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Re: sad news

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  • Stephen C. Carlson
    I wrote the following intellectual obituary of Boismard for my blog: Mark Goodacre at the NT Gateway Weblog mentioned the passing of Marie-Emile Boismard. This
    Message 1 of 3 , May 4, 2004
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      I wrote the following intellectual obituary of Boismard for my blog:

      Mark Goodacre at the NT Gateway Weblog mentioned the passing of Marie-Emile
      Boismard. This giant of synoptic source criticism will be sorely missed.

      Boismard was a provocative critic who has delved into the synoptic problem
      and the question of Acts, with an intense text-critical interest that is
      often lacking in many 20th century source critics. For some reason, textual
      critics are more willing to postulate a lost ancestor than source critics (I
      have my ideas why), and Boismard was no exception. His text-critical approach
      has led him to postulate a whole series of hypothetical ancestral documents,
      variously identified as pre-Luke and proto-Luke, pre-Mark, etc., for
      explaining the richness of the synoptic data. Needless to say, with the
      exception of some of his immediate colleagues, his specific ideas have not
      been generally adopted. Although I too cannot accept everything he has
      postulated, I do feel that there may indeed lie a few unnoticed pearls of
      wisdom in his scholarship, particularly regarding the relationship between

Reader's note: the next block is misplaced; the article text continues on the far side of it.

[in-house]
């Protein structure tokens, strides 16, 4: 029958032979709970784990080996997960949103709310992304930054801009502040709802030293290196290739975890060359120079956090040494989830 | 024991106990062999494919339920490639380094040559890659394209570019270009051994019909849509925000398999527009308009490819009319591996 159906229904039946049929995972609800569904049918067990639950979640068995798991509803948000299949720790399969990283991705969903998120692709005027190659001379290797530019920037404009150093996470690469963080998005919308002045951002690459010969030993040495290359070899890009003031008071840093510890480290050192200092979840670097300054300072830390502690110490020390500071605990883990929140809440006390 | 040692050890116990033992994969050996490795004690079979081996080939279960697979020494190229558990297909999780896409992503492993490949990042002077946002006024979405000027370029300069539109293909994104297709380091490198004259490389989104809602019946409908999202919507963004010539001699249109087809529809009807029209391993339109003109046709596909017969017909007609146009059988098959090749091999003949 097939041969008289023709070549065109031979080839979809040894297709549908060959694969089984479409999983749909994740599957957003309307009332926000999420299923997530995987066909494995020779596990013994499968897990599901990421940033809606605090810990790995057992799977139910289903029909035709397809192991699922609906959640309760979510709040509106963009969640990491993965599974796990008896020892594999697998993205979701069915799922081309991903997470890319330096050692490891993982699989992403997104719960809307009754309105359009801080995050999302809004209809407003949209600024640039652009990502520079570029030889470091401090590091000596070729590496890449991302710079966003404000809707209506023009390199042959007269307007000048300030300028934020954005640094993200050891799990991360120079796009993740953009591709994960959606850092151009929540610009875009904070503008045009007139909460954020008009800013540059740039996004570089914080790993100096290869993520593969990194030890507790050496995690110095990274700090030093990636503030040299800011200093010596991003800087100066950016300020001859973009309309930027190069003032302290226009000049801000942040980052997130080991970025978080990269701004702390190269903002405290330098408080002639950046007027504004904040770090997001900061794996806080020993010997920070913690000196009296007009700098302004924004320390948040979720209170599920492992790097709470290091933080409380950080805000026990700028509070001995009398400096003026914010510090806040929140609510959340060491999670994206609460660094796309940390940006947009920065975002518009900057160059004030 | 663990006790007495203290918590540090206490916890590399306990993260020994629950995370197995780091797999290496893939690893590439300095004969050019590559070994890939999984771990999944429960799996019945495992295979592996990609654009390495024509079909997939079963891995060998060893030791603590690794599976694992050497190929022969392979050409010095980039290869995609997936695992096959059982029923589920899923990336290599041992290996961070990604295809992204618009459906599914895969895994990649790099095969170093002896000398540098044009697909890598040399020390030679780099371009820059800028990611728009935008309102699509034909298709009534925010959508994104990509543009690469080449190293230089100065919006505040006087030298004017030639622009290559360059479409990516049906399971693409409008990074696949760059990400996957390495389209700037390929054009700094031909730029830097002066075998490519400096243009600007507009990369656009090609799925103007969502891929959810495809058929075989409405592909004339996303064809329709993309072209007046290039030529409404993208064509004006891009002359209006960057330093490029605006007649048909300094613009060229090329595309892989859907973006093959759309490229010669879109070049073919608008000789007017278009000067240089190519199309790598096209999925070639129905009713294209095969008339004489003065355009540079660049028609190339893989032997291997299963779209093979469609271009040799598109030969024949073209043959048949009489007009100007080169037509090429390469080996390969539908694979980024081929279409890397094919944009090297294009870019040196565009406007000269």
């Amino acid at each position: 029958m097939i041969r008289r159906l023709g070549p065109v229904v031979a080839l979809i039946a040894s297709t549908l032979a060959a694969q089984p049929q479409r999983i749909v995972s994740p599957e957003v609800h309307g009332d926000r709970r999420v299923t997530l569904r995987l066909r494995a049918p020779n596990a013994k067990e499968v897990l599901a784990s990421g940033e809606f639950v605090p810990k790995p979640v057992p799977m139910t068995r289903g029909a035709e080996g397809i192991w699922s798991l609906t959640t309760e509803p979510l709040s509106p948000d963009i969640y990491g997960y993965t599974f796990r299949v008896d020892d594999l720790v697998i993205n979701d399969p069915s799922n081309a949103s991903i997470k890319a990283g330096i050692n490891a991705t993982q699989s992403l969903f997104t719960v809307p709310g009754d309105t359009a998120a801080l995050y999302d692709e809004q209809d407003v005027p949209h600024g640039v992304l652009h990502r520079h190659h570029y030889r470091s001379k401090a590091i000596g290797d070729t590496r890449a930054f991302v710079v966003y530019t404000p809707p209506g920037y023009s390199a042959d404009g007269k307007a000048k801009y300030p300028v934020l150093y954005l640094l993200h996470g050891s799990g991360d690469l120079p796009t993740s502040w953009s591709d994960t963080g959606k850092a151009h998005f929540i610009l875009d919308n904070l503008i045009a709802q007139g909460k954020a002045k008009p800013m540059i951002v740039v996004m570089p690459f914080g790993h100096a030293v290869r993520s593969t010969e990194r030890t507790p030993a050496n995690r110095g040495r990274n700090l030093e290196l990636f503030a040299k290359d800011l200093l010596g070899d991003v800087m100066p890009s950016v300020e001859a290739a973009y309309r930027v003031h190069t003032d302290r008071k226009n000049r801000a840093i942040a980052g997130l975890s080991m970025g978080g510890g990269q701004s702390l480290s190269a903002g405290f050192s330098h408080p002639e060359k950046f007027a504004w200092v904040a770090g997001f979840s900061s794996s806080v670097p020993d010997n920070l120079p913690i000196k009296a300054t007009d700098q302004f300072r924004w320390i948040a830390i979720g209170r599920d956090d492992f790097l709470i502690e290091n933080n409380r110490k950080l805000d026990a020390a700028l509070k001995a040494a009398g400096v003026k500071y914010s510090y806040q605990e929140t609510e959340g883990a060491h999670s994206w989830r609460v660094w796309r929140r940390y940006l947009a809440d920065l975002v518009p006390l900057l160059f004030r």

Matthew and Mark (which I fear might not be so straightforward as to be one
      of direct dependence), and for that reason it would be beneficial to
      continue studying what Boismard has published.

      Although Boismard wrote mainly in French (the one saving grace of my high
      school age decision to study French instead of German!), some of his work
      has been translated into English. The most notable of these includes: "The
      Two-Source Theory as an Impasse," NTS 26 (1979): 1-17. The basic statement
      of his position can be found in his statement of the case at the 1984
      Jerusalem Symposium: "Théorie des niveaux multiples" [Multiple-Stage Theory]
      in Dungan, ed., The Interrelations of the Gospels (BETL 90; Leuven, 1990),
      231-243

      Unfortunately, due to the complexity of his theories, German and
      English-language scholarship never really knew quite what to make of
      Boismard's ideas or how to respond to them, and he has been too commonly
      dismissed for being "too complicated" than truly engaged. A notable
      exception to this is John S. Kloppenborg-Verbin, Excavating Q: The History
      and Setting of the Sayings Gospel (Minneapolis: Fortress, 2000), 43-50,
      which contains one of the most extensive and perceptive engagements with
      Boismard in English-language scholarship. (It is precisely because
      Kloppenborg had devoted so much space to Boismard instead of to Goulder that
      I feel that Christopher Tuckett's defence of Q remains the strongest to
      date, but perhaps Kloppenborg and Tuckett should be viewed as complementary,
      not as substitutes, since Tuckett defends Q against simpler solutions and
      Kloppenborg against more complicated ones.)

      I'm sure that Boismard has touched more people lives than those of source
      critics, but I do know that his contributions to synoptic source criticism
      have left it for the better. Who will carry Boismard's torch will remain to
      be seen, but I hope that the long line of French Roman Catholic source
      critics of unquestionable intelligence and brilliance (Vaganay, Benoit,
      etc.) will not come to an end with the passing of Boismard.

      Stephen Carlson
      --
      Stephen C. Carlson mailto:scarlson@...
      Weblog: http://www.mindspring.com/~scarlson/hypotyposeis/blogger.html
      "Poetry speaks of aspirations, and songs chant the words." Shujing 2.35
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